• Every device we image has got along with fog just fine- except these Lenovo z-50s. 20190123_125854_LI.jpg 20190123_125807.jpg
    not sure what to do next.

  • Yeah, too lessen confusion for myself, I called what you call “raw” a “super base” or “base”

    Adjusting “base” for whatever I mean.

    For example:

    Superbase is the base image that ALL machines regardless of who or where the machine sits will start from.

    XXXBase is a specific base based from the “superbase”.

    Just my thoughts. No real value here!

  • Moderator

    @TechInADesert said in Lenovo z-50:

    When I referred to the image as “raw” it just means it’s the image I created without the sysprep

    Ah OK, because in FOG terms RAW is a specific disk capture mode, akin to “single disk non-resizable” but also includes empty blocks. So the images are huge and slow to capture.

  • @george1421 Hello. When I referred to the image as “raw” it just means it’s the image I created without the sysprep. I always put a “raw” image so when I go to update the computers next year I do not have to start fresh. I can load that “raw” image onto a machine and make the changes I want and then upload a “final” image which is the one that is syspreped and ready to go.

    When I put the image back onto a computer it took a matter of minutes, so that is fine. I can live with my “raw” image taking awhile to upload to FOG.

  • Moderator

    @TechInADesert said in Lenovo z-50:

    Question: Does the realtek.pxe take longer to work with imagines that the other?

    No it doesn’t. The iPXE boot kernel (undionly.kpxe or realtek.kpxe) is only used to transfer FOS (bzImage and init.xz) to the target computer. Once FOS starts then the ipxe boot kernel is unloaded from memory. According to partclone what is your transfer rate?

    Why are you uploading the image in raw format? FOS can’t take advantage of speed by only uploading disk blocks that have data in them. Its very uncommon to use raw disk format.

    Lastly, how many of these z-50s will you have on your campus? What is your dhcp server used on your site (maker and version)? If its linux or Windows 2012 or newer we have some options.


    Thank you for all of your help. You guys were on the right track when you told me to try a different option 67. I, however, was not putting the option in the right scope. I was putting it in the default server options when I should have been putting it into our Tech LAN scope. Once I went into this scope and changed it to realtek.pxe and tried to boot the Lenovo Z-50 booted up just fine.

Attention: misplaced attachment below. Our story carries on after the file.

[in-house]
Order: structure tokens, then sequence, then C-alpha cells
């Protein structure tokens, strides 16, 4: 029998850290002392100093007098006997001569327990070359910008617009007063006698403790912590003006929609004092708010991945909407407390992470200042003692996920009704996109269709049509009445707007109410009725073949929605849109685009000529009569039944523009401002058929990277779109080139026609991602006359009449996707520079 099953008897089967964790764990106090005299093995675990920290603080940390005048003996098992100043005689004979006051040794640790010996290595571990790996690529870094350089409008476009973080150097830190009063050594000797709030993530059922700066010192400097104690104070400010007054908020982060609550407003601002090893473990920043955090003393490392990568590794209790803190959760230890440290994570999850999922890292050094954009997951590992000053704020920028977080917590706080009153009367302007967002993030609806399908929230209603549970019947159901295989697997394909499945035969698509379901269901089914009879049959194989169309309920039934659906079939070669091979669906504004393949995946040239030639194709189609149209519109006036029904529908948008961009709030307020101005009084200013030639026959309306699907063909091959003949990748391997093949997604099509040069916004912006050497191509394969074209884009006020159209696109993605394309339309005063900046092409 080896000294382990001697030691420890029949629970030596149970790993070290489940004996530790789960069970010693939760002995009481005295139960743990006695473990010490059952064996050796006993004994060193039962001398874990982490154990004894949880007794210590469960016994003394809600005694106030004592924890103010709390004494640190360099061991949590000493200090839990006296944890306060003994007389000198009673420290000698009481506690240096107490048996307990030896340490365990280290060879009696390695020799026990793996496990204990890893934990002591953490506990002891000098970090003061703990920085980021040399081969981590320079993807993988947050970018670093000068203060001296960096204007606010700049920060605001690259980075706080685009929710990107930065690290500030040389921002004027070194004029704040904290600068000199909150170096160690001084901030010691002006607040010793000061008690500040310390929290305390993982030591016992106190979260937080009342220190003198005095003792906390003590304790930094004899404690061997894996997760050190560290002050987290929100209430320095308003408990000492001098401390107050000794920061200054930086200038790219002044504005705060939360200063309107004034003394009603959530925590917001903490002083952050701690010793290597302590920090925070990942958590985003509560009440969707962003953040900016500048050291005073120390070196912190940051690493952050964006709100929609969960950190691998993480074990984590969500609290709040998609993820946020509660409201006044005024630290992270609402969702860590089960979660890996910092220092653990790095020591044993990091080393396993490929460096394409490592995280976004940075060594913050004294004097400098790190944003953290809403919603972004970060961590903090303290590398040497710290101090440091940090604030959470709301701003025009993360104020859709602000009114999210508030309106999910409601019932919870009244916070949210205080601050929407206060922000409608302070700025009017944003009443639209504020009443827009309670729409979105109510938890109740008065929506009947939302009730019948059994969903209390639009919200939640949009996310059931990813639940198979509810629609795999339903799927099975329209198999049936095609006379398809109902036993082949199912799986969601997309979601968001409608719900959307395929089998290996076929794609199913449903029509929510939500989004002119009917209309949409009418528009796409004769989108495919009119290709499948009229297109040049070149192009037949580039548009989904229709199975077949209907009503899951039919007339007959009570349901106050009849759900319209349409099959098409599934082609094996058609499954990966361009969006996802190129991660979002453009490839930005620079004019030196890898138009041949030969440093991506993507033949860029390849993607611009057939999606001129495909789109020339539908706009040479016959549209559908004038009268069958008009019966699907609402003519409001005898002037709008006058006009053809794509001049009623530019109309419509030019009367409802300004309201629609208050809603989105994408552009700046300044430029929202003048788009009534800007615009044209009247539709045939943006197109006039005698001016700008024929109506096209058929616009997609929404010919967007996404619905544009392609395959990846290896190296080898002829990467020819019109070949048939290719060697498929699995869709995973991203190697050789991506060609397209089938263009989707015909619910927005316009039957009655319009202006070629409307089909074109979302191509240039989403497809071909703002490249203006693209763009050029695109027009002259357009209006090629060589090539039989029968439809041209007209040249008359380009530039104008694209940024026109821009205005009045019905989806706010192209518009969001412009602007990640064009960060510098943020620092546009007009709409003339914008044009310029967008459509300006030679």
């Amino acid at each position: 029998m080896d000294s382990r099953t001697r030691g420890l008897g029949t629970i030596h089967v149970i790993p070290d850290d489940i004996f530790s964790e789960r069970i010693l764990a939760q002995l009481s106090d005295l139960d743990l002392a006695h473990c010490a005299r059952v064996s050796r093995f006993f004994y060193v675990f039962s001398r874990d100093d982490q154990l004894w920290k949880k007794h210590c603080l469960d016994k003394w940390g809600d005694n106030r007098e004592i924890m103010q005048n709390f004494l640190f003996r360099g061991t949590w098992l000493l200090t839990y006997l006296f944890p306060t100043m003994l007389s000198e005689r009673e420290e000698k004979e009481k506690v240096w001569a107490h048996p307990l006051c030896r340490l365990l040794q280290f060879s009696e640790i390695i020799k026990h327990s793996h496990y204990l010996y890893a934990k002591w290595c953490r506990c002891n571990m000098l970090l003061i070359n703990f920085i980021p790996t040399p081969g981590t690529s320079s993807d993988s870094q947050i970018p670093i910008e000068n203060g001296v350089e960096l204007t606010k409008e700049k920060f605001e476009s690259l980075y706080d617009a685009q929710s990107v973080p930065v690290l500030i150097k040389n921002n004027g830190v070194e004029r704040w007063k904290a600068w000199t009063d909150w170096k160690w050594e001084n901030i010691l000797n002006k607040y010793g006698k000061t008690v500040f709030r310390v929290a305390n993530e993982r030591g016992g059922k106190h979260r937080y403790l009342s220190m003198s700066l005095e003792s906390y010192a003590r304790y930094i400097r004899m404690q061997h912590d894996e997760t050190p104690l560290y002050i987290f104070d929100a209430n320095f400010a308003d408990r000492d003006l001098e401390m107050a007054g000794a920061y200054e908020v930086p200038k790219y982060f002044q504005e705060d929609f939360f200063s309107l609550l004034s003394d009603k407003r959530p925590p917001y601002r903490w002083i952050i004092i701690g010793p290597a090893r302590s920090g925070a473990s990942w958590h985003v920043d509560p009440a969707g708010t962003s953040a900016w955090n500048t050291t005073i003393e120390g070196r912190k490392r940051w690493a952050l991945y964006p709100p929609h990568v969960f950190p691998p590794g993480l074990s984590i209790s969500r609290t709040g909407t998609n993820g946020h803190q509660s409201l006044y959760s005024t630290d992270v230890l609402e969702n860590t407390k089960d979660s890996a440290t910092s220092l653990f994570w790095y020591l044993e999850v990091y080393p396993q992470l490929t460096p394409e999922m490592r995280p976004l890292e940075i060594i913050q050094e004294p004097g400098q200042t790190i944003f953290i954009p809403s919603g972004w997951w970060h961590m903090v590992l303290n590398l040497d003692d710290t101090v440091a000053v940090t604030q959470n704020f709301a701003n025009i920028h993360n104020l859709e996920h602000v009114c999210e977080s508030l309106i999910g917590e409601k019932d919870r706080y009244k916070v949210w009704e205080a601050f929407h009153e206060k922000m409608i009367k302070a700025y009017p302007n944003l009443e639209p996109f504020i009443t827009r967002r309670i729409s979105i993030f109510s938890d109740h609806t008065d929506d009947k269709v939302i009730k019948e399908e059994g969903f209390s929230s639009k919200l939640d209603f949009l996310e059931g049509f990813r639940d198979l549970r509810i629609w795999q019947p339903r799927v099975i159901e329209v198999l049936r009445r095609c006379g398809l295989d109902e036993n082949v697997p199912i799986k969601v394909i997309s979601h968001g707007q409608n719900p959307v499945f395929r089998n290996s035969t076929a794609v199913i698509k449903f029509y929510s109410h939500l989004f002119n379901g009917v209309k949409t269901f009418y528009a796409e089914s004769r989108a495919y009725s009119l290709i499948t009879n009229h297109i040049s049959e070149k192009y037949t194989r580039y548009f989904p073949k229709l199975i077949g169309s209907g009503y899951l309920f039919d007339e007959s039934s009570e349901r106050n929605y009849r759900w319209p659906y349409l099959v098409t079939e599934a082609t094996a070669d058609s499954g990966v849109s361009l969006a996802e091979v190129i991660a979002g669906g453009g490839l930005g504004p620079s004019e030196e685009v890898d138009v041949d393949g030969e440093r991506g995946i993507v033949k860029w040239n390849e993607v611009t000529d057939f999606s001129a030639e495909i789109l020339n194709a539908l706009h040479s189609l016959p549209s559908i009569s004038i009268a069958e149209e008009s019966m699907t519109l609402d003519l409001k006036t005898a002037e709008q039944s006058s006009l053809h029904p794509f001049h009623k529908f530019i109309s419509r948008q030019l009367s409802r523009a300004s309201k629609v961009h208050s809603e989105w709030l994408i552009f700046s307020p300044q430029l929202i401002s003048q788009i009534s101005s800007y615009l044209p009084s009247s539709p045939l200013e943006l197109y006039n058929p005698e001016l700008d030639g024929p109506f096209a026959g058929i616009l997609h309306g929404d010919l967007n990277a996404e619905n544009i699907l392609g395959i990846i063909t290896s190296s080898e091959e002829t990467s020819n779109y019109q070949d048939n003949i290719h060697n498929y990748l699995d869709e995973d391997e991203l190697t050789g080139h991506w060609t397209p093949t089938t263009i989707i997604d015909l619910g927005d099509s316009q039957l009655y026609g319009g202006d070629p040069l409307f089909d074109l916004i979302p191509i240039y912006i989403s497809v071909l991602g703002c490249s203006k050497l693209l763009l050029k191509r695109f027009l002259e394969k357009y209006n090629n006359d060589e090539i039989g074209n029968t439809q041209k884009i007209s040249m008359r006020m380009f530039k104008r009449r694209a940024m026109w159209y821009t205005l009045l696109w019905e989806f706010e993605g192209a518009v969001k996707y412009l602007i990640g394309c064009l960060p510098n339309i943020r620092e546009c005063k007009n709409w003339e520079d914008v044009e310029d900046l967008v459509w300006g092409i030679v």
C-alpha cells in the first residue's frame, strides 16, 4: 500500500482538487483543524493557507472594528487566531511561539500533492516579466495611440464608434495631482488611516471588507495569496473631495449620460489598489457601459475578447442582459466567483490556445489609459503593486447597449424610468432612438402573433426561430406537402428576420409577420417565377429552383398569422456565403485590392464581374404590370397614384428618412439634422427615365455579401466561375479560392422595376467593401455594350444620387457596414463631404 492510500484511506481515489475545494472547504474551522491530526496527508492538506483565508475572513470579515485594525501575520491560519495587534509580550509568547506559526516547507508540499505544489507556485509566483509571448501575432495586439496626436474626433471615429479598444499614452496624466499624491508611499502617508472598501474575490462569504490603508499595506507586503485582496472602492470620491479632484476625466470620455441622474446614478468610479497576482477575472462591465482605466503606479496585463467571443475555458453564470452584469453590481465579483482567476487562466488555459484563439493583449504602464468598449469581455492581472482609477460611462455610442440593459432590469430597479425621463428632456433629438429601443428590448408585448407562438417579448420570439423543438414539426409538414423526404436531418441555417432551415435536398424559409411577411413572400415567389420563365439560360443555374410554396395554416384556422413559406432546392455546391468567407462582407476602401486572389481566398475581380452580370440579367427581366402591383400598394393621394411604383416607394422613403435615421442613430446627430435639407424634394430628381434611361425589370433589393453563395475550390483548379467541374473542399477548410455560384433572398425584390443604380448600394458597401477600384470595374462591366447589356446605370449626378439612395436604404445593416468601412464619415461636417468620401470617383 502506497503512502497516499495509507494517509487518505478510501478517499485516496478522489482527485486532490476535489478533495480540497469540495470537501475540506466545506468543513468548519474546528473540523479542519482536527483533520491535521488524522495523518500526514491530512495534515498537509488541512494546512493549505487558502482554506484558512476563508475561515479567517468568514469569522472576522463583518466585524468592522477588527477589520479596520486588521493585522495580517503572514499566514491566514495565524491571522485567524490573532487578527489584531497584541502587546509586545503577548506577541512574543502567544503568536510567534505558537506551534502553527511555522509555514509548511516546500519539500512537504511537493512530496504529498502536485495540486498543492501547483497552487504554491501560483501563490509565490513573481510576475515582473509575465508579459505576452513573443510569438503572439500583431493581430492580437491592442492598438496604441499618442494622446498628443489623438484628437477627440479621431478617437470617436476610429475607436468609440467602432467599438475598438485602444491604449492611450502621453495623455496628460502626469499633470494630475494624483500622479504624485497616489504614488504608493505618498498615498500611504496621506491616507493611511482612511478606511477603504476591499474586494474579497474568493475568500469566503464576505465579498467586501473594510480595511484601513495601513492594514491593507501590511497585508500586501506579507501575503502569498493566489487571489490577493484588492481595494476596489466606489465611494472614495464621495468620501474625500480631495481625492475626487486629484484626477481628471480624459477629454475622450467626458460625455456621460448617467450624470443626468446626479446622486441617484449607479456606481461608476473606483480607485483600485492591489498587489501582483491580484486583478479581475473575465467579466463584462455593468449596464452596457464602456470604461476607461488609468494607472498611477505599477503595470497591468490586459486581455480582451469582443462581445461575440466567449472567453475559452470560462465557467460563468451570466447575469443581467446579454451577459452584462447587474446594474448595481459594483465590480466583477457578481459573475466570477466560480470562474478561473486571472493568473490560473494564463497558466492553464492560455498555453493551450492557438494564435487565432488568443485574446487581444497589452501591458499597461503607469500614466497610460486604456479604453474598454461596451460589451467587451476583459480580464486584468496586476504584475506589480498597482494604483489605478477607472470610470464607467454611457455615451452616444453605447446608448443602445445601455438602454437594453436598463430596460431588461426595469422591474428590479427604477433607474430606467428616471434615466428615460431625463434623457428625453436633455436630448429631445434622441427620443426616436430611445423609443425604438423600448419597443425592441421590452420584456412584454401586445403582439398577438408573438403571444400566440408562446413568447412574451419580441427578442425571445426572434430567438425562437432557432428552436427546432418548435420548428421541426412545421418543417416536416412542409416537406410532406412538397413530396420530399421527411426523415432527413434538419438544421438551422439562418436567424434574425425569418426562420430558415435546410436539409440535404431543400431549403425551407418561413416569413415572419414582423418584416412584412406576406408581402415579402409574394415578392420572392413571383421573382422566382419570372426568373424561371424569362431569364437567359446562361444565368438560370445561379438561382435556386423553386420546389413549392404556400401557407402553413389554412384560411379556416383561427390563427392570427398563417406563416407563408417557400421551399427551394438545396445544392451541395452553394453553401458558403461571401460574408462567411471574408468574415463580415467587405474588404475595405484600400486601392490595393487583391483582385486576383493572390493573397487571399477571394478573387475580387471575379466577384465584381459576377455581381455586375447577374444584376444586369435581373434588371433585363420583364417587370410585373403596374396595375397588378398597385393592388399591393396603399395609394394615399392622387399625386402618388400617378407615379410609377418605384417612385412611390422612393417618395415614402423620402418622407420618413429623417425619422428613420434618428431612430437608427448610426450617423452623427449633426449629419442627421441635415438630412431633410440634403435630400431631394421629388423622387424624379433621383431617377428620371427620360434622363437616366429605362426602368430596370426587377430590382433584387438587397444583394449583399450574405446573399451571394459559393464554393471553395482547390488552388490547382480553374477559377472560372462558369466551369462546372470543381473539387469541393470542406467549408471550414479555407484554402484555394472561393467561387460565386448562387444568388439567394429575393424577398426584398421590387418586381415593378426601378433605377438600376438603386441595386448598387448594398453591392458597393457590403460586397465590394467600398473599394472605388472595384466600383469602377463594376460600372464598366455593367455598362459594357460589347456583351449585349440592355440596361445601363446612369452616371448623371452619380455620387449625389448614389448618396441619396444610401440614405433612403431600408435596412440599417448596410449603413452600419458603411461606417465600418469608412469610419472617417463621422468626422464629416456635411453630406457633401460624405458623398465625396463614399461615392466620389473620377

I’m learning a good deal about how the last person had our network set up every day. Check another thing off my list.

    Question: Does the realtek.pxe take longer to work with imagines that the other? Usually, I can get an image done in a matter of minutes but I am uploading my raw file to FOG and I’m already at the 33-minute mark and it says there are 17 minutes left to go.

  • @Tom-Elliott Secure Boot was set to disable. I do see that under it says Secure Boot Status and that says Enabled. However, you can’t highlight the Secure Boot Status to change it. The BIOS is also updated to the most recent posted on Lenovo’s website.

  • Moderator

    Here is the tutorial for creating a usb FOS boot image. https://forums.fogproject.org/topic/7727/building-usb-booting-fos-image Make sure you read the caveats section as well as the post “image burn” onto the usb flash drive. You will need to update the grub config file with the IP address of your fog server.

    Also look at the forum chat bubble for a few more helpful hints

  • Moderator

    @TechInADesert We are far from dead in the water in regards to FOG and these laptops.

    Those realtek nic models are older and should be fully supported in FOG and iPXE. One thing we’ve seen with some Lenovo models, especially in uefi mode, they have buggy early release firmware. While I don’t think its going to solve this issue make sure you have the latest firmware (bios) installed on these devices.

    If we can’t get these devices to pxe boot we can move to the USB boot method. Its not quite as flexible as the pxe booting process but for certain models its the only way to bypass a buggy pxe process.

  • @TechInADesert turn off secure boot

  • @Tom-Elliott I went ahead and switched the machine to UEFI and put in ipxe.efi as the file. I got a message that said “EFI Network 0 for IPv4 has been blocked by the current security policy.”

  • @george1421 Yes, when I refer to the same error its the one from the above picture regarding the DHCP. Here are some more things I tried.